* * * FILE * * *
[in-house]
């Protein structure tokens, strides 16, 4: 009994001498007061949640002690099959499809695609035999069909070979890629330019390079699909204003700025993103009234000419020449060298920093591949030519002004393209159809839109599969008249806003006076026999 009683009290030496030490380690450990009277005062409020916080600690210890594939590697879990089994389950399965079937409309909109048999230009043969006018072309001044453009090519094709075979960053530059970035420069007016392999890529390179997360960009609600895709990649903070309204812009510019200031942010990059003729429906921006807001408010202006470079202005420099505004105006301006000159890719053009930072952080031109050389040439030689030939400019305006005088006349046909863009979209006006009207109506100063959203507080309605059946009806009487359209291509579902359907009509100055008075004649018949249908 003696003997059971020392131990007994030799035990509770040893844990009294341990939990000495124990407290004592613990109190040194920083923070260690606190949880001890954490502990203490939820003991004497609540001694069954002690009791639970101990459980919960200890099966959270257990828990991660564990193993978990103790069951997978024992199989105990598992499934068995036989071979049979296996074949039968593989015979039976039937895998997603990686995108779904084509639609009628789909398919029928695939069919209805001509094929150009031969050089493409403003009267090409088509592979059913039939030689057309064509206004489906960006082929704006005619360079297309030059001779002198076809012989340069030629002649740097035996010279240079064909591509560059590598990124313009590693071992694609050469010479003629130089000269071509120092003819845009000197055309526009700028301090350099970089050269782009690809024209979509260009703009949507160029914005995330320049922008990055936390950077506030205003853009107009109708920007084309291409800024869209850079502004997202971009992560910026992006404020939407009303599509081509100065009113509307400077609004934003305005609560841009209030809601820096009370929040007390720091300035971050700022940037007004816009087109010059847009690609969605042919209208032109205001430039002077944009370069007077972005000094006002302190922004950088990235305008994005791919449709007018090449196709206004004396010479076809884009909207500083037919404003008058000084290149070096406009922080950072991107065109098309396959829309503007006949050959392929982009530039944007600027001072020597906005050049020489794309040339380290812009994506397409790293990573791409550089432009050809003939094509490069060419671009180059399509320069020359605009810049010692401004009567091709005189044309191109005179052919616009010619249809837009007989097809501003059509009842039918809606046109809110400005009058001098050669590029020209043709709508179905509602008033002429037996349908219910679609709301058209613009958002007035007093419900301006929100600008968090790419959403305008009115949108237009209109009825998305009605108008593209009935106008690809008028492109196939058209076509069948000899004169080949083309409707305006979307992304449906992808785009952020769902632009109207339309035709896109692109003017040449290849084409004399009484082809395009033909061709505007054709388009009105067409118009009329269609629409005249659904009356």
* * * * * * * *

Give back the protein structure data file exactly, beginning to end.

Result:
[in-house]
């Protein structure tokens, strides 16, 4: 009994001498007061949640002690099959499809695609035999069909070979890629330019390079699909204003700025993103009234000419020449060298920093591949030519002004393209159809839109599969008249806003006076026999 009683009290030496030490380690450990009277005062409020916080600690210890594939590697879990089994389950399965079937409309909109048999230009043969006018072309001044453009090519094709075979960053530059970035420069007016392999890529390179997360960009609600895709990649903070309204812009510019200031942010990059003729429906921006807001408010202006470079202005420099505004105006301006000159890719053009930072952080031109050389040439030689030939400019305006005088006349046909863009979209006006009207109506100063959203507080309605059946009806009487359209291509579902359907009509100055008075004649018949249908 003696003997059971020392131990007994030799035990509770040893844990009294341990939990000495124990407290004592613990109190040194920083923070260690606190949880001890954490502990203490939820003991004497609540001694069954002690009791639970101990459980919960200890099966959270257990828990991660564990193993978990103790069951997978024992199989105990598992499934068995036989071979049979296996074949039968593989015979039976039937895998997603990686995108779904084509639609009628789909398919029928695939069919209805001509094929150009031969050089493409403003009267090409088509592979059913039939030689057309064509206004489906960006082929704006005619360079297309030059001779002198076809012989340069030629002649740097035996010279240079064909591509560059590598990124313009590693071992694609050469010479003629130089000269071509120092003819845009000197055309526009700028301090350099970089050269782009690809024209979509260009703009949507160029914005995330320049922008990055936390950077506030205003853009107009109708920007084309291409800024869209850079502004997202971009992560910026992006404020939407009303599509081509100065009113509307400077609004934003305005609560841009209030809601820096009370929040007390720091300035971050700022940037007004816009087109010059847009690609969605042919209208032109205001430039002077944009370069007077972005000094006002302190922004950088990235305008994005791919449709007018090449196709206004004396010479076809884009909207500083037919404003008058000084290149070096406009922080950072991107065109098309396959829309503007006949050959392929982009530039944007600027001072020597906005050049020489794309040339380290812009994506397409790293990573791409550089432009050809003939094509490069060419671009180059399509320069020359605009810049010692401004009567091709005189044309191109005179052919616009010619249809837009007989097809501003059509009842039918809606046109809110400005009058001098050669590029020209043709709508179905509602008033002429037996349908219910679609709301058209613009958002007035007093419900301006929100600008968090790419959403305008009115949108237009209109009825998305009605108008593209009935106008690809008028492109196939058209076509069948000899004169080949083309409707305006979307992304449906992808785009952020769902632009109207339309035709896109692109003017040449290849084409004399009484082809395009033909061709505007054709388009009105067409118009009329269609629409005249659904009356």